During the last decades of the Russian Empire, an extraordinarily rich cultural life flourished in the imperial capital of St. Petersburg, even as the city was rocked by tumultuous political events that led to the downfall of the monarchy. In many ways, the life and works of Pyotr Ilyich Tchaikovsky (1840–1893) reflect the complex relations between a creative genius and a culture that was both European and Russian, in which music, visual arts, literature, and ballet entwined the dictates of art and the sense of belonging to a nation dominated by an autocracy. While Tchaikovsky died just as the Silver Age was dawning in Russia, it was in that time that his legacy came to fruition in the virtually unprecedented confluence and collaboration of innovation and excellence across the spectrum of the arts.
From its early stirrings in the 18th century and throughout the 19th century, secular Russian culture had been dominated by the autocracy, which created a Westernized elite to rule the empire and provide it with a culture of European stature, keeping a tight rein on any signs of artistic autonomy that might encourage political free thinking. At the same time, liberal critics found evidence of national genius—especially in literature—in the early decades of the 19th century.
Russian music, however, was a latecomer to the scene. The first Russian musical conservatory opened in St. Petersburg in 1862. Its director, Anton Rubinstein, wrote that at that time, “the profession of musical artist did not exist in Russia.” At the St. Petersburg Conservatory, Tchaikovsky discovered his love for music, and his teachers discovered his extraordinary abilities. In 1866, the Moscow Conservatory opened, and Tchaikovsky moved there as one of its outstanding teachers. From that point on, Russian music developed with amazing speed. The Mighty Five—Borodin, Mussorgsky,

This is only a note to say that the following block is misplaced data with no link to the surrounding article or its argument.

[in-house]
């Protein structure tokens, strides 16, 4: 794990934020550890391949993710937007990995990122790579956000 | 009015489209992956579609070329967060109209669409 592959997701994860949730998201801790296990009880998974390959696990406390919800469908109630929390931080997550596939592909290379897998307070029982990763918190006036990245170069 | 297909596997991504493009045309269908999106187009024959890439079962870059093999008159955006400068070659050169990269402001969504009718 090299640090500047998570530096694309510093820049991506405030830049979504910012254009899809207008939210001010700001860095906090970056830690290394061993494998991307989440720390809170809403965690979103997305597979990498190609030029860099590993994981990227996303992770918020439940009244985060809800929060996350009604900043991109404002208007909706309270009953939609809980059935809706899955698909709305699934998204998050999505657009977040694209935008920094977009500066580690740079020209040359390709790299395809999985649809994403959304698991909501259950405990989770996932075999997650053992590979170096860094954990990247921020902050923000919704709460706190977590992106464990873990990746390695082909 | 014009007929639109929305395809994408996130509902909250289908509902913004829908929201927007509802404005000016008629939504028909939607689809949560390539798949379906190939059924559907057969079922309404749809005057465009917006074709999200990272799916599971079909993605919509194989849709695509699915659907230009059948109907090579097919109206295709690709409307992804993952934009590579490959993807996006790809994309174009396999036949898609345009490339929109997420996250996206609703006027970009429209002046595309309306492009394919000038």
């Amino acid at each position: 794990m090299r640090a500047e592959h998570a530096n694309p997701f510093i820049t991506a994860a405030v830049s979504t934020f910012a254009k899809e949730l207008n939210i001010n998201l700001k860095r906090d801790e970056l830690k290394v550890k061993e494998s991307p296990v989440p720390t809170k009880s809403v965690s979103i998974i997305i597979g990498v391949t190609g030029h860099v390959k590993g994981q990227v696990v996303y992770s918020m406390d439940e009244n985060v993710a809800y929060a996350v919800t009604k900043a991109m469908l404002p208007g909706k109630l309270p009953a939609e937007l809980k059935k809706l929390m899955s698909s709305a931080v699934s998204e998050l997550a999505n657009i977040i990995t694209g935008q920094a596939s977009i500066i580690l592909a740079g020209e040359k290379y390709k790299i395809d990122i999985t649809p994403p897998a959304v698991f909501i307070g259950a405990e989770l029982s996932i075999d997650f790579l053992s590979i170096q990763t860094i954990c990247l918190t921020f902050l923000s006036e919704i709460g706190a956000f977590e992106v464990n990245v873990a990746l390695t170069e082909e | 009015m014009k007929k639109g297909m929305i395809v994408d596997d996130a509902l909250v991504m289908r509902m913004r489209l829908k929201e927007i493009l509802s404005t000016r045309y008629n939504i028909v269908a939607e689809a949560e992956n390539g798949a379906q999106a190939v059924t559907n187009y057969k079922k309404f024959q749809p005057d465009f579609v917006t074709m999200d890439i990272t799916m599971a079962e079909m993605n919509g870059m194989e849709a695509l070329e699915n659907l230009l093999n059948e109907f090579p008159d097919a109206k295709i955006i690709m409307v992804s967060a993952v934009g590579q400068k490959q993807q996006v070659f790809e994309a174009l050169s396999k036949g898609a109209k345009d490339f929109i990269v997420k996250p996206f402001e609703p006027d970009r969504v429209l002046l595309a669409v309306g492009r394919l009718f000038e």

Rimsky-Korsakov, Cui, and Balakirev—undertook the task of creating a national Russian music, just as earlier writers (notably Pushkin and Gogol) had done in literature.
As the century drew to a close, the arts came together in ballet, lavishly subsidized by the imperial court. The Sleeping Beauty, The Nutcracker, and Swan Lake—all with music by Tchaikovsky—entered the Imperial Ballet repertoire in the 1890s. At the same time, St. Petersburg became the scene of industrialization, which exacerbated the rift between imperial ostentation and the squalor of the urban poor. Strikes grew in magnitude and number; the liberal movement became ever more restive, and the radical opposition increasingly resorted to violent terrorist attacks—all of which culminated in the revolutions of 1905 and 1917. The political disarray, however, seems to have promoted a cultural efflorescence: The monarchy's loss of legitimacy desacralized St. Petersburg and unleashed the imagination of artists, writers, and composers who used their talent to evoke other worlds of inspiration and splendor.
Symbolist poet Alexander Blok incarnated the spirit of the age, celebrating the anarchic music of the coming popular revolution. Almost two decades earlier, Tchaikovsky provided the music for what might well be seen as the final, bittersweet fairy tale of the Empire belatedly saved from its own failings in the ballet The Sleeping Beauty. New ballets, echoing Symbolist ideas, would displace it, while the idyll itself would be brutally crushed by the ruthless march of the Red Guard through the streets of revolutionary Petrograd, given voice in Blok's celebrated poem The Twelve—conceived in the aftermath of the Bolshevik takeover of the city—and in his fellow symbolist Andrei Bely's novel Petersburg.
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